UK Police Arrest 13th Phone Hacking Suspect
The Metropolitan Police arrested another suspect as part of their investigations into phone hacking at the now closed News of the World newspaper, London's Metropolitan police said on Thursday.
In a statement released on Thursday morning the police said: “Officers from Operation Weeting arrested a 38 year old man on suspicion on of conspiring to unlawfully intercept voicemails contrary to section 1(1) Criminal Law Act 1977. He was arrested by appointment at a London police station and remains in custody.”
A separate report in the Guardian newspaper named the suspect as the News of the World’s award winning former Hollywood reporter James Desborough.
Desborough joined the newspaper in 2005 and was still working there until its close last month. He was based in the US from 2009 onwards just one month after winning a British Press Award for showbusiness reporter of the year, where he was praised for his series of "uncompromising scoops which mean no celebrity with secrets can sleep easy".
According to the Guardian report Desborough continued to win plaudits after his move to America. Ian Halperin, a Hollywood author, described him as someone who "never gets his facts wrong. He's a rock solid reporter."
The police investigation into Desborough relates to his work prior to moving to the US. However, his arrest could lead to questions over his activities while working in America.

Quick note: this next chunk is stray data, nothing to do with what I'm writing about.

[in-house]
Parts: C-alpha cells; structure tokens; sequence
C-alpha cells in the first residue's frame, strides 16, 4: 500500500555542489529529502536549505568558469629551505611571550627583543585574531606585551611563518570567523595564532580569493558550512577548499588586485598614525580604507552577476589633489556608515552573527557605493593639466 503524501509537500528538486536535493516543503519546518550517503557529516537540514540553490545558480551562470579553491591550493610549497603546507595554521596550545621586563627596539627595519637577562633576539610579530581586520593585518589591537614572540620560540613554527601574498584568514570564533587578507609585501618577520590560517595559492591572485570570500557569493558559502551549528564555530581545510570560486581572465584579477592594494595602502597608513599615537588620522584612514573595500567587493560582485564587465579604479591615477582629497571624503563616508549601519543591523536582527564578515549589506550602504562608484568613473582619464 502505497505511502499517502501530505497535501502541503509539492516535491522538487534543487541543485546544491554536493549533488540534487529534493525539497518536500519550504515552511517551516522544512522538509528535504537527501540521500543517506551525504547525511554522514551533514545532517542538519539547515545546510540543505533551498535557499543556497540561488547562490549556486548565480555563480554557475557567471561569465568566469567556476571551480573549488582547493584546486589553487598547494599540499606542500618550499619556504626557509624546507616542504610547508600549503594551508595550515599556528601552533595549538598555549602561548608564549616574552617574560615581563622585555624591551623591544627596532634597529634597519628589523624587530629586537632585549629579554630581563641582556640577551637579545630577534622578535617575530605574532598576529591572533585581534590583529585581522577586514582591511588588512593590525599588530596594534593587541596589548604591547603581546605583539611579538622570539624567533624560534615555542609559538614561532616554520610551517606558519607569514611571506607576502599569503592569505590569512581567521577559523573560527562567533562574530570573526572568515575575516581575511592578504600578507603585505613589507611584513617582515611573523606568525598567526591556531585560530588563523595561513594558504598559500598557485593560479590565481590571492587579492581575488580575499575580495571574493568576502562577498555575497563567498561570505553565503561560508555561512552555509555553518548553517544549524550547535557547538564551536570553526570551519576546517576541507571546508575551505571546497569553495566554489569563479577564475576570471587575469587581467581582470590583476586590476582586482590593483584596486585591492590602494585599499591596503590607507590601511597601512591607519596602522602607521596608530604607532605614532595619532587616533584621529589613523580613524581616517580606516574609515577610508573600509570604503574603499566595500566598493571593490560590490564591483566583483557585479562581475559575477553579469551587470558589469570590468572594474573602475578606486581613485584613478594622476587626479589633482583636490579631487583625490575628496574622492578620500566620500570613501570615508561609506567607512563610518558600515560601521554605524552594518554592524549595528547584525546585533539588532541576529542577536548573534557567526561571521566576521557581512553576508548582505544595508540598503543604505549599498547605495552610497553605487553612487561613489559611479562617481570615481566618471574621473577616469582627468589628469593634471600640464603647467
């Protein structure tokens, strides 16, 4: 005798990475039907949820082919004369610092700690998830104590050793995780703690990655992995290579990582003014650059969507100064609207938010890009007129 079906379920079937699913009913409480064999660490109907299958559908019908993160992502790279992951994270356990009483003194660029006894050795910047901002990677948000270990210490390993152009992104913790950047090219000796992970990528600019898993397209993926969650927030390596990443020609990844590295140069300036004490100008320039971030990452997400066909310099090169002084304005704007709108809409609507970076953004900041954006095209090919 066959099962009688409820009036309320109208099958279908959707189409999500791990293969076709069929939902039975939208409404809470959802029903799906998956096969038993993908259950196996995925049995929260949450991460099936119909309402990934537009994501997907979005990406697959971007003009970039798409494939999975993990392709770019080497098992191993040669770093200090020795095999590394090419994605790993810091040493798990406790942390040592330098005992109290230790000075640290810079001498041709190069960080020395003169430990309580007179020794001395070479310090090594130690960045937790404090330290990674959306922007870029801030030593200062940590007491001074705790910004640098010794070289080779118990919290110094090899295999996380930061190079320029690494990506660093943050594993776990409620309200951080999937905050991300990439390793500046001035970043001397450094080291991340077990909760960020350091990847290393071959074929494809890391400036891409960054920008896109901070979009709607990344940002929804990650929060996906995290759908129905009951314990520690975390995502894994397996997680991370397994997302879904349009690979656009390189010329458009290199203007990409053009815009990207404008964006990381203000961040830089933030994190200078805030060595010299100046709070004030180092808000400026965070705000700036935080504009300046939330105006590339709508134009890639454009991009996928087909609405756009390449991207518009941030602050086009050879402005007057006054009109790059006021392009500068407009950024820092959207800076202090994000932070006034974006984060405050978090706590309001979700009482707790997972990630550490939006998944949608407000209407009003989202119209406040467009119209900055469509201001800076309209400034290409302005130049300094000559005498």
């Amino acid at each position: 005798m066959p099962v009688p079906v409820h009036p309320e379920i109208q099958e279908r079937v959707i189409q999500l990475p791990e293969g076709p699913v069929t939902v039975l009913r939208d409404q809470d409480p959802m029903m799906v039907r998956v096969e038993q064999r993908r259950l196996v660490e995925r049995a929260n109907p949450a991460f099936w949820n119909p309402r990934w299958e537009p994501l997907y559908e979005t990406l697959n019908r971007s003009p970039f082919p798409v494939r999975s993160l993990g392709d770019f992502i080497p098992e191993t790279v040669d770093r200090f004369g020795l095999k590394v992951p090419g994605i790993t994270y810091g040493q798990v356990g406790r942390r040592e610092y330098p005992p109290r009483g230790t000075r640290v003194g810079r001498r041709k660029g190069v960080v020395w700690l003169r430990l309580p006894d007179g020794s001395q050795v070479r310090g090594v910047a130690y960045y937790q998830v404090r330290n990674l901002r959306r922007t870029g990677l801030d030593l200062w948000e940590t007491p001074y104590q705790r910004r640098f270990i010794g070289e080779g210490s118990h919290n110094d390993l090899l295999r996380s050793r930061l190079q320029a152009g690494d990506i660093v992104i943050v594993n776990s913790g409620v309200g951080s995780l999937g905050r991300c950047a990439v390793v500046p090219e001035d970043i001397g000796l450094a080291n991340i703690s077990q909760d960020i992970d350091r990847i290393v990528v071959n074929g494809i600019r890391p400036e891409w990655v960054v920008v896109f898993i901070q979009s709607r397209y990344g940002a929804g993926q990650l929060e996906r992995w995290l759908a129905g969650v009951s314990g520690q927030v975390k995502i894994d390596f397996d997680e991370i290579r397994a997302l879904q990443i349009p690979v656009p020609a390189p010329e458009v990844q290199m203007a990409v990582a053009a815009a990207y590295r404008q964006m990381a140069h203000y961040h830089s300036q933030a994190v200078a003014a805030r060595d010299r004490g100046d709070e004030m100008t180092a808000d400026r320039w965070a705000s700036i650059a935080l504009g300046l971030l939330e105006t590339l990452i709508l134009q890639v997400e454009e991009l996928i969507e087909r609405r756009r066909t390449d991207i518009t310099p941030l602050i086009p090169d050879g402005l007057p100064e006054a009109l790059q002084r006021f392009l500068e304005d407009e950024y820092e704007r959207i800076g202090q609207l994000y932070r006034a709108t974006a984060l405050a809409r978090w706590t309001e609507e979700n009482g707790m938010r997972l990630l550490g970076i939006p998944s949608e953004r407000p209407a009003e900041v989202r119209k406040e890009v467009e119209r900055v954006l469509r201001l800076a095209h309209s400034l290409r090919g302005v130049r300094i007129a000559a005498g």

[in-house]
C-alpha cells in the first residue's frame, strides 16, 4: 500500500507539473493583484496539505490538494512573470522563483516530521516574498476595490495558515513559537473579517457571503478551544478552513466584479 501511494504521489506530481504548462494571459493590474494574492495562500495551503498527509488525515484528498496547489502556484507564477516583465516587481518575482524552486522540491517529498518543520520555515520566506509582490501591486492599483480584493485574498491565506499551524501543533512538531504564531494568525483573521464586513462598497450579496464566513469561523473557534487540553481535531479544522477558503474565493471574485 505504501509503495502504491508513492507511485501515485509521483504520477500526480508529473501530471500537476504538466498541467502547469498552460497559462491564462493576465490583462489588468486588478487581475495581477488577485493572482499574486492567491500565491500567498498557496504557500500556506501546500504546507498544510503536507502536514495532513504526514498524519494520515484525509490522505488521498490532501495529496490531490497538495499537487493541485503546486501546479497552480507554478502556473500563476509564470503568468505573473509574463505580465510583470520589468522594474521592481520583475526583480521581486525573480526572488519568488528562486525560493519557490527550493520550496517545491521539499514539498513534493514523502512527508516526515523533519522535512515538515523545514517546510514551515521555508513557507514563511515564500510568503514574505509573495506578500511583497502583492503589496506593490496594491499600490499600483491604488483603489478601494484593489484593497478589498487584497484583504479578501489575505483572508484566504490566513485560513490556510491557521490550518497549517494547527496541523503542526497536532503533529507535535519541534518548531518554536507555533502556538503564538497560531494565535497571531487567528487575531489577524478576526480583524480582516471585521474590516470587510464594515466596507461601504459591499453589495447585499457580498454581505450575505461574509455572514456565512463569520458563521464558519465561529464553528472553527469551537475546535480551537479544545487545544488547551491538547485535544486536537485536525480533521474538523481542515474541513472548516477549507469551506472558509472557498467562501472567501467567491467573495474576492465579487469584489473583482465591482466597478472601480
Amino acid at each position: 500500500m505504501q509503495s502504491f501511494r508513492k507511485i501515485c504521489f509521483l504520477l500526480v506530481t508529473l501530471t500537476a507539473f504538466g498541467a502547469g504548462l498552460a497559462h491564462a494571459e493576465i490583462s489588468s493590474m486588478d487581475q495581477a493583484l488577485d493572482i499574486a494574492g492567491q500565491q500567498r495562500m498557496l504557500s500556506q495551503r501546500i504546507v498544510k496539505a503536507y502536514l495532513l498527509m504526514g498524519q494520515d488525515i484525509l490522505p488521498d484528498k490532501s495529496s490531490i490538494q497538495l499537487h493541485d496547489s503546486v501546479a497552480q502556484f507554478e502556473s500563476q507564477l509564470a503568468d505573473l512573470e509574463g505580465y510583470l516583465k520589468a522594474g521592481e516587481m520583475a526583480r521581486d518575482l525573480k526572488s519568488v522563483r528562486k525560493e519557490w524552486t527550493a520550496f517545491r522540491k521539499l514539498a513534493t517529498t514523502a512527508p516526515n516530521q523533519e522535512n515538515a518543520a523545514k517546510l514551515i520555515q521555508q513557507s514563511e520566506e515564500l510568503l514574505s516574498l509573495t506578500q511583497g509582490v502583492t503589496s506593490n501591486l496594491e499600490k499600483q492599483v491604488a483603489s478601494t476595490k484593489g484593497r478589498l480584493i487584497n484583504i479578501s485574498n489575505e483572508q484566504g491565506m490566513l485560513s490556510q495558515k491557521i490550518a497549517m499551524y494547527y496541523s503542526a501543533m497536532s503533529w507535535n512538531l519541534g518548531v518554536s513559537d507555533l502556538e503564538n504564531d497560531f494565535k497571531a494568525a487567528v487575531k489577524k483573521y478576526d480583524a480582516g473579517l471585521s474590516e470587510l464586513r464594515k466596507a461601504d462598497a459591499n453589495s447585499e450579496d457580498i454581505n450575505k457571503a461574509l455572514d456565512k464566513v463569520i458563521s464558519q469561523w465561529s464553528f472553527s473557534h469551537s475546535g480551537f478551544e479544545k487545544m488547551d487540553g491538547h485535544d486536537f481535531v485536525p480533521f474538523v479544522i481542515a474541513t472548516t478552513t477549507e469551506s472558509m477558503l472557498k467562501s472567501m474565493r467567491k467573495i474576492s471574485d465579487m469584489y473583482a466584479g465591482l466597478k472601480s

The news of the arrest comes two days after the release of a letter from the News of the World’s former royal reporter, Clive Goodman, by the parliamentary committee investigating phone hacking at News International, the UK subsidiary of Rupert Murdoch’s News Corp, which explicitly refers to phone hacking as standard practice at the News of the World.
The latter directly contradicts evidence given by James Murdoch, Rupert Murdoch and former News of the World editor and government director of communications, Andy Coulson.
On Wednesday, shadow culture secretary Chris Bryant called on James Murdoch once again to resign. He told the London Evening Standard newspaper: "If I were a shareholder in News Corp or BSkyB, I would be urging James Murdoch to step aside."
"The allegations go to the heart of whether he and the organization he runs are fit and proper to publish newspapers or run TV companies," he said.